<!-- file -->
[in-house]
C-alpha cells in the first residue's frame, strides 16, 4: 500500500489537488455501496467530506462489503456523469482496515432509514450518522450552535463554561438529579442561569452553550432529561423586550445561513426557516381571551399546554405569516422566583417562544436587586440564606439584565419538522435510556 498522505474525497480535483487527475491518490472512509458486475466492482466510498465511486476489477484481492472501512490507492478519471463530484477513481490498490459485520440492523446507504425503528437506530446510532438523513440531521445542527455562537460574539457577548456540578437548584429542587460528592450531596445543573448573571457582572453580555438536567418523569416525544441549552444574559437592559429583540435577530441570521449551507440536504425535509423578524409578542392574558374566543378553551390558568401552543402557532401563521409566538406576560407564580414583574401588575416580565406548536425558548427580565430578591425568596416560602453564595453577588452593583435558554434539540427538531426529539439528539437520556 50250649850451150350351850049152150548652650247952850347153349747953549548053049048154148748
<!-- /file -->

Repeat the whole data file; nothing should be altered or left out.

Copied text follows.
[in-house]
C-alpha cells in the first residue's frame, strides 16, 4: 500500500489537488455501496467530506462489503456523469482496515432509514450518522450552535463554561438529579442561569452553550432529561423586550445561513426557516381571551399546554405569516422566583417562544436587586440564606439584565419538522435510556 498522505474525497480535483487527475491518490472512509458486475466492482466510498465511486476489477484481492472501512490507492478519471463530484477513481490498490459485520440492523446507504425503528437506530446510532438523513440531521445542527455562537460574539457577548456540578437548584429542587460528592450531596445543573448573571457582572453580555438536567418523569416525544441549552444574559437592559429583540435577530441570521449551507440536504425535509423578524409578542392574558374566543378553551390558568401552543402557532401563521409566538406576560407564580414583574401588575416580565406548536425558548427580565430578591425568596416560602453564595453577588452593583435558554434539540427538531426529539439528539437520556 50250649850451150350351850049152150548652650247952850347153349747953549548053049048154148748